April and May's dry spell ended, with June having 70% more rain than May. In comparison with last June, June 2017 had more than twice as much rain and the mean temperature was two degrees cooler. While these wet cool conditions were not ideal for breeding, there were many reports of fledged birds in gardens including unfamiliar looking young birds, like Goldfinch without the red face of the adult birds and Robin with spots and no red breast. As well as the more familiar birds like Blackbirds, Blue Tits and Chaffinches
all with young, there were reports of a family of Bullfinch in Brodick on 8th, eight House Martin nests and a Spotted Flycatcher nest in Shedog on 16th, a family of Blackcap in Cordon on 27th and young Great Spotted Woodpecker with its distinctive red cap in Lamlash on 30th. Most prolific of all seemed be to House Sparrow with thirty in Alma Park on 18th being one of the larger numbers and also lots of reports of numbers of Siskin and Goldfinch with young around homes across the island.
Away from gardens there were many signs of breeding including: a Dipper carrying food in Sannox on 7th, Hen Harrier carrying out a food-pass over Machrie Moor on 13th, Tree Pipit carrying food in Leanna Cuil also on 13th, fledged Stonechat and Whinchat in Glenscorrodale on 18th, a family of Snipe by the String on 21st, over one hundred Sand Martin nest holes in the colony in Sannox quarry on 26th, Long-eared Owl young calling in North Corriegills on 30th and activity at the Grey Heron heronries in Stronach Wood, Brodick, and Whitehouse Wood, Lamlash by the end of the month. There was also encouraging reports of young Lapwing from two areas. This once widespread farmland breeder is just hanging on.
Around the coast there were further signs of breeding including: Eider with eight young at Auchenhew on 4th, Shelduck with thirteen young at Carlo on 14th, Fulmar with young in the nest at King's Cave on 24th, an active Common Gull colony at Drumadoon Point on 25th, Red-breasted Merganser with thirteen young in Loch Ranza also on 25th and a Mute Swan with seven young in Lamlash on 26th.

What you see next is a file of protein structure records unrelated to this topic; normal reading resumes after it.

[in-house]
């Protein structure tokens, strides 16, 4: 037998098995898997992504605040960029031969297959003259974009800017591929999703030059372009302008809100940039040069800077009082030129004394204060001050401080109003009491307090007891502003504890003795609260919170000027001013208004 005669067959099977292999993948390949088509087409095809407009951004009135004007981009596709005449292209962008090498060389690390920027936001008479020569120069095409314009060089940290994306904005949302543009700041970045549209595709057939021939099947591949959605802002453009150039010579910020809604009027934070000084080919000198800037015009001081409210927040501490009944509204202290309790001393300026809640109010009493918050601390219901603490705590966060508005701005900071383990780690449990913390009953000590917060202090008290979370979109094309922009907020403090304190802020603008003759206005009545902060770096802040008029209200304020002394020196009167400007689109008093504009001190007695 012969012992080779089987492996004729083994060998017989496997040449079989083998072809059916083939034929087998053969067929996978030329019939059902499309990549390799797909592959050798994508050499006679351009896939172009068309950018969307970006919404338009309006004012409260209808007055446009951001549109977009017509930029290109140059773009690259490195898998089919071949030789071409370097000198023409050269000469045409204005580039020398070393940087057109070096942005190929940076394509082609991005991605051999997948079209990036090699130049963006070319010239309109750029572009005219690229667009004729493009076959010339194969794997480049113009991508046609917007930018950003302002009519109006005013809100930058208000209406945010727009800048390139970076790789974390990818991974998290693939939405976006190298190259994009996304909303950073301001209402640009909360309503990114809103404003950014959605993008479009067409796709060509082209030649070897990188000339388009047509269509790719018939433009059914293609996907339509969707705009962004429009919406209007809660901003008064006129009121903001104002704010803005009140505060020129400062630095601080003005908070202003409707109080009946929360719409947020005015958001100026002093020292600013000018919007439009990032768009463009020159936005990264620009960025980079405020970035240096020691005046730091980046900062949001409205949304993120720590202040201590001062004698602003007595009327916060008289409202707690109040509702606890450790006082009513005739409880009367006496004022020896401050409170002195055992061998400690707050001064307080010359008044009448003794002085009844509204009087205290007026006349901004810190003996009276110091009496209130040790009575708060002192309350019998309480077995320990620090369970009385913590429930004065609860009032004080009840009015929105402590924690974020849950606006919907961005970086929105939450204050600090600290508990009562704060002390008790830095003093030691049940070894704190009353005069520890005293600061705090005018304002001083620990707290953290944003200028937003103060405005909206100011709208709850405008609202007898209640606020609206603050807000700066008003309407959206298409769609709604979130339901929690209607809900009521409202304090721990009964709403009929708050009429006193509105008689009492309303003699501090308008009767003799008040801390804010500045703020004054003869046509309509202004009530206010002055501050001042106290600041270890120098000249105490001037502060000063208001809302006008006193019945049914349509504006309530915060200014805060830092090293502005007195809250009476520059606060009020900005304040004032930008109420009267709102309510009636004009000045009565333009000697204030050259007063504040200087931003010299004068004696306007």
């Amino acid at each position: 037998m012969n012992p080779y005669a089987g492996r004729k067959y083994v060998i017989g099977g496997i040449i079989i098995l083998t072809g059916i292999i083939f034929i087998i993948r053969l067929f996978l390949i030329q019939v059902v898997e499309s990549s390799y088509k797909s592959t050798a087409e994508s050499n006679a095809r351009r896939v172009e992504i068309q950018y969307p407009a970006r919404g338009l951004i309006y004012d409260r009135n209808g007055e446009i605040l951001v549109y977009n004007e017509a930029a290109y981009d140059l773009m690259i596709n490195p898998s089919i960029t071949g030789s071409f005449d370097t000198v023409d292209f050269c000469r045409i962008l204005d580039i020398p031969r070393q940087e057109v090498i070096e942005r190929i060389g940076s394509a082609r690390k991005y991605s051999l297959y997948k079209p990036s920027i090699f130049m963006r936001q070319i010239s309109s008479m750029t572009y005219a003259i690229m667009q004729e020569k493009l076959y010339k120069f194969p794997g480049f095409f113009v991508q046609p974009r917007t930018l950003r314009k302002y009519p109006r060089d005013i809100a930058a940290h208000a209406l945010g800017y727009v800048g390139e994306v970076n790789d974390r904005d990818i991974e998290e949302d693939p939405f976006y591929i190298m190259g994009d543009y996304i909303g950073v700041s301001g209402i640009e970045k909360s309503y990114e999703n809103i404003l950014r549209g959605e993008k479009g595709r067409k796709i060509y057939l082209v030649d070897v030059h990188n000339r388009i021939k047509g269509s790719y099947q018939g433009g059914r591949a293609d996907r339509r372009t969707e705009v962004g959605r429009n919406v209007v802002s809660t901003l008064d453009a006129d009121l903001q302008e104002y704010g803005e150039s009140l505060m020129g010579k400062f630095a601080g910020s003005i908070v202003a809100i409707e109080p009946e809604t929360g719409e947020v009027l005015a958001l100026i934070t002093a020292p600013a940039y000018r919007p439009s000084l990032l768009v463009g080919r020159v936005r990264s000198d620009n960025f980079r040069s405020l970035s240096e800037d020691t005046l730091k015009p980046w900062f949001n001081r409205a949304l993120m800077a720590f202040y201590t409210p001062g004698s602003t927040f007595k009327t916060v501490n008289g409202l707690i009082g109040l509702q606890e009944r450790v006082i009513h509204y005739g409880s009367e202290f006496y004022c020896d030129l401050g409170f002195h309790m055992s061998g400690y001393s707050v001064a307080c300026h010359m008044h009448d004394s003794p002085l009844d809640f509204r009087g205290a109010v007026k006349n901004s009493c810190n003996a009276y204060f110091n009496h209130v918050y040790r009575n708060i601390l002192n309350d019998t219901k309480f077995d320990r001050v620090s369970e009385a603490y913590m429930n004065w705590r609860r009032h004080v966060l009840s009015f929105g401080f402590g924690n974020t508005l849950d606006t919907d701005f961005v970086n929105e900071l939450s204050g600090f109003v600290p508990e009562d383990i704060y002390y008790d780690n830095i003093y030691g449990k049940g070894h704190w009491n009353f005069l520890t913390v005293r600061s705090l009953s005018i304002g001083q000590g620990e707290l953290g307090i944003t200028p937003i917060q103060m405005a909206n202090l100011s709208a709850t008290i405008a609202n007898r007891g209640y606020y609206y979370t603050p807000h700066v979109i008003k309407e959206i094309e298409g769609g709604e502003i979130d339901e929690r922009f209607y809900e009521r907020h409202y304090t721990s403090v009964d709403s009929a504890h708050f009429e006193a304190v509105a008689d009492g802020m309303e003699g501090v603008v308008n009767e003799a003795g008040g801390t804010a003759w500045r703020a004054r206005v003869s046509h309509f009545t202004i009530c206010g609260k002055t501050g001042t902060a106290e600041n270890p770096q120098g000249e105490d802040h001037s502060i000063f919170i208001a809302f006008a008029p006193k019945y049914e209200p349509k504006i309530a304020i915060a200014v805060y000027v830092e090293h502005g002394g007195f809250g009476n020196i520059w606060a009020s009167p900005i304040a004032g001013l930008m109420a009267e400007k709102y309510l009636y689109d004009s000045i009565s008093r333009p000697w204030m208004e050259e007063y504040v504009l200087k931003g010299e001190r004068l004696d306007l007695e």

But it was not all good news. Observers involved in regular shore bird counts reported increasing disturbance of nesting shore birds from human activity including dog walkers with dogs roaming freely. Some shores had no successful breeding Oystercatchers this year. There were increasing reports of shore birds breeding away from the shore perhaps because of this disturbance. These included Oystercatchers nesting in a flower tub by Machrie Golf Course clubhouse, Oystercatchers breeding by the distillery in Lochranza, Common Sandpipers breeding in gardens in Blackwaterfoot and Lamlash and Ringed Plover nesting in the sand quarry.
The birding highlight of the month was a Red-backed Shrike in Kingscross on 16 June. The last record of this rare vagrant to Arran was twenty years ago when a male was reported in Kildonan on 27 September 1997. The next bird note in the "Banner" will feature this species.
Other highlights included the following. There were four Swift over Sliddery on 4th. A Nightjar churring in Dhunan on several consecutive nights in the middle of the month was the first Arran record since May 2015. A Puffin off Clauchlands Point on 19th was the first record this year and a Garden Warbler in Glenashdale on 28th was also the first record this year.
Cuckoos, whose decreasing numbers are a cause for concern nationally, seem to be thriving on Arran. Throughout May and June there have been many widespread reports. People need no prompting to report the first Cuckoo. How about reporting when you hear or see the last Cuckoo this year? Most adult Cuckoos, taking no part in rearing their young, leave around mid to late July. Juveniles leave breeding areas soon after they fledge, quickly becoming independent of their hosts before also migrating south, usually in late July and early August. These young Cuckoos have a white patch on the back of the head.
Finally in July, look out for early signs of breeding being over for some birds this year. These could include the return of some Arctic breeding species to our shores. Remember July is the time when many birds, having raised their young, go about the process of renewing their feathers by moulting them. As birds are vulnerable when they are shedding flight feathers they literally make themselves scarce. On any birding walk you may see fewer birds but they are still around.